It's nothing to LOL about: Despite best efforts to keep school writing assignments formal, two-thirds of teens acknowledge in a survey that...
NEW YORK — It’s nothing to LOL about: Despite best efforts to keep school writing assignments formal, two-thirds of teens acknowledge in a survey that emoticons and other informal styles have crept in.
The Pew Internet and American Life Project, in a study released Thursday, also found that teens who keep blogs or use social-networking sites such as Facebook or MySpace have a greater tendency to slip nonstandard elements into assignments.
The results may give parents, teachers and others a big — a frown to the rest of us — though the study’s authors see hope.
“It’s a teachable moment,” said Amanda Lenhart, senior research specialist at Pew. “If you find that in a child’s or student’s writing, that’s an opportunity to address the differences between formal and informal writing. They learn to make the distinction … just as they learn not to use slang terms in formal writing.”
- Seahawks' Marshawn Lynch announces retirement in his own, unique fashion
- With Marshawn Lynch retired, what will Seahawks do with money they save?
- Black Sabbath calls it a night at the Tacoma Dome — for good
- Seahawks' Russell Wilson writes a thank-you letter to Peyton Manning
- Marshawn Lynch’s retirement announcement wasn’t classy, but it was perfect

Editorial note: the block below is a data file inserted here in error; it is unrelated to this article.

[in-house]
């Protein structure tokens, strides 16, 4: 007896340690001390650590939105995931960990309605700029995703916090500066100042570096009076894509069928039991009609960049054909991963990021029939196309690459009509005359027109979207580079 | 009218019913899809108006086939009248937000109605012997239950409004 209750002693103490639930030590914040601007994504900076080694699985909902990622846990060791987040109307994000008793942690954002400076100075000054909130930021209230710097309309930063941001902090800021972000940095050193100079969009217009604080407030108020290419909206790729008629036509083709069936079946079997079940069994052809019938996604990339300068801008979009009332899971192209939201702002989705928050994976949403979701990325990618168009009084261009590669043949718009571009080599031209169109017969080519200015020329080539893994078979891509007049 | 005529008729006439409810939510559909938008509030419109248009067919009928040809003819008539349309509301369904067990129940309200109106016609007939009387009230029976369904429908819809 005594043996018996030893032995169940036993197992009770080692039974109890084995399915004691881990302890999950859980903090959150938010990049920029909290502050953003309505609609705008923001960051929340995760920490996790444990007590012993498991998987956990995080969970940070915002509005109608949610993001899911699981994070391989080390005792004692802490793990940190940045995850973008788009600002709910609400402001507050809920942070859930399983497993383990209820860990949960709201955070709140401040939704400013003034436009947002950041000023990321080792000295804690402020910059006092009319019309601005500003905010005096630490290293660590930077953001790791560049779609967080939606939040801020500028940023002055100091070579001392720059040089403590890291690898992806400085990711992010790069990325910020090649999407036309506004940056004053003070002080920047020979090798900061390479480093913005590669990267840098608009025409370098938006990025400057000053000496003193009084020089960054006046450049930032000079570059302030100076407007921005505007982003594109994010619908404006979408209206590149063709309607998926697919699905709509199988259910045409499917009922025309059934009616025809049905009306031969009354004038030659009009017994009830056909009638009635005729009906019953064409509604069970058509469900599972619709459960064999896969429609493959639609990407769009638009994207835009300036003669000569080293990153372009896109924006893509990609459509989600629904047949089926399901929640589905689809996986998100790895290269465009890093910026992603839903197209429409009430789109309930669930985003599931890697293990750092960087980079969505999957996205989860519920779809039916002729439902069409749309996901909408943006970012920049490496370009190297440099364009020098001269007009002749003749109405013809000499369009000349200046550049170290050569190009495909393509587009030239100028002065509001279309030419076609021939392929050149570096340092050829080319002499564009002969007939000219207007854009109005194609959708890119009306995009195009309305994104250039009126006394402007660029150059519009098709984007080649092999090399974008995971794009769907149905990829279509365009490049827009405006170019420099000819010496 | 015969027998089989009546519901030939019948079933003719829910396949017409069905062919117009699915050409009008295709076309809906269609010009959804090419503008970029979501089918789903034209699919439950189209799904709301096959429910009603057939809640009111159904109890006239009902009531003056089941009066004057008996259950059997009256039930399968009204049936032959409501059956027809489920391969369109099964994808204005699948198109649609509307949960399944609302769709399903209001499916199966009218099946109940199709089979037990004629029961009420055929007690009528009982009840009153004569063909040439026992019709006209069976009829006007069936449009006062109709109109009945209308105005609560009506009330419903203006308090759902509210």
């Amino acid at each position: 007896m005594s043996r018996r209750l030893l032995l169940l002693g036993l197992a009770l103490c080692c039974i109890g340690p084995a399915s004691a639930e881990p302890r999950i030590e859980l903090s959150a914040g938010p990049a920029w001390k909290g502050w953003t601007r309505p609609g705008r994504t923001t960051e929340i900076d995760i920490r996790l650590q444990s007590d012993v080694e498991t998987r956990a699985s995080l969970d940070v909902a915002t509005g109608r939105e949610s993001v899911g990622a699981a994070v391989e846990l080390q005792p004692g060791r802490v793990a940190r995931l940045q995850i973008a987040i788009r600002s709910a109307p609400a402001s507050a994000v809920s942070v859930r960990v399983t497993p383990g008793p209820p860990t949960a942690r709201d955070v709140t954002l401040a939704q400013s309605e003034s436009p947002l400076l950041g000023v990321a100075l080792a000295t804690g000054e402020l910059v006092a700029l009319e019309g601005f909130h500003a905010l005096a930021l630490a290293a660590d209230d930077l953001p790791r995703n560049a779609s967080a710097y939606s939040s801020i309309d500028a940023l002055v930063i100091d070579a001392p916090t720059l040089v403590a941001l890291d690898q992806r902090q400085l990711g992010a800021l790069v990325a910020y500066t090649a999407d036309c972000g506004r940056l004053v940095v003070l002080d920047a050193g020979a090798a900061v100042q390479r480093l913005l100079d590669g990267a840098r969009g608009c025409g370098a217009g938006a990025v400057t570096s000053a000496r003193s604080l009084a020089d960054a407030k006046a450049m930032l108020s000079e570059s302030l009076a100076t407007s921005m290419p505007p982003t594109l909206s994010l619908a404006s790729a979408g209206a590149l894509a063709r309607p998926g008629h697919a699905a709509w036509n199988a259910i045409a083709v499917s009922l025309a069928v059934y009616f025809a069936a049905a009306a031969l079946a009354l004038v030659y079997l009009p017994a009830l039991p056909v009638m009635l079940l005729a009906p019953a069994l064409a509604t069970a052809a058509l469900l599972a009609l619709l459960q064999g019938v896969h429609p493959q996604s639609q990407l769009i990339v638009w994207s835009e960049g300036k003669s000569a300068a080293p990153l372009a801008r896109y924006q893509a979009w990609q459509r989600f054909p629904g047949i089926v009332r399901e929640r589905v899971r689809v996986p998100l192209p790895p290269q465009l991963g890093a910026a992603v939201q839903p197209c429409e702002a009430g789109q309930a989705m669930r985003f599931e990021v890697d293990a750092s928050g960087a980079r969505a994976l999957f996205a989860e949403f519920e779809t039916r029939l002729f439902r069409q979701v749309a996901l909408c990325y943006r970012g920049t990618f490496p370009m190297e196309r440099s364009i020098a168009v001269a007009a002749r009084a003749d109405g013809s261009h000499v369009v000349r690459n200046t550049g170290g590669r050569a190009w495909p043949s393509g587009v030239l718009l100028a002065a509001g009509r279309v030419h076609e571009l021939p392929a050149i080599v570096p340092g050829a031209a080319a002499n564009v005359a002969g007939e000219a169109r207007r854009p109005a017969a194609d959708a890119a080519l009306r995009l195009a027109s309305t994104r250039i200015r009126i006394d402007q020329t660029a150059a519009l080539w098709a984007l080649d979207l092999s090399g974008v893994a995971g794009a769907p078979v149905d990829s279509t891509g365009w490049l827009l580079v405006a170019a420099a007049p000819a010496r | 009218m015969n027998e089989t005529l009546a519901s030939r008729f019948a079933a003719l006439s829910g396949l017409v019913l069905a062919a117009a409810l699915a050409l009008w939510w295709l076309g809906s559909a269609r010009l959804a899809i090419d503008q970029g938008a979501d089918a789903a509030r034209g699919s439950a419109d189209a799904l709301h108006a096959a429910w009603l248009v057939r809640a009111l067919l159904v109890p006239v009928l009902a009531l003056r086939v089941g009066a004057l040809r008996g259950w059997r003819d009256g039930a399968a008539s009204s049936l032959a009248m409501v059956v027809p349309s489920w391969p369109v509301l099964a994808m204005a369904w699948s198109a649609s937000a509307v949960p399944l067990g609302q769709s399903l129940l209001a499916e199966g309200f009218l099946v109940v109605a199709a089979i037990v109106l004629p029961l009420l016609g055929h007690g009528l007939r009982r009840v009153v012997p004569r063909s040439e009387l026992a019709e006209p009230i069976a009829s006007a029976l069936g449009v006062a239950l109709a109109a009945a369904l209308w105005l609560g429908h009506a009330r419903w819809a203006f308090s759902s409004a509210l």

Most Read Stories
Half of the teens surveyed say they sometimes fail to use proper capitalization and punctuation in assignments, while 38 percent have carried over the shortcuts typical in instant messaging or e-mail messages, such as “LOL” for “laughing out loud.”
The telephone-based survey of 700 U.S. residents ages 12 to 17 and their parents was co-sponsored by the National Commission on Writing at the College Board, the nonprofit group that administers placement tests.
The chairman of the commission’s advisory board, Richard Sterling, said the rules could possibly change completely within a generation or two: Perhaps the start of sentences would no longer need capitalization, the way the use of commas has decreased over the past few decades. “Language changes,” Sterling said.
Defying conventional wisdom, the study also found that the generation born digital is shunning computer use for most assignments. About two-thirds of teens say they typically do their school writing by hand. And for personal writing outside school, longhand is even more popular.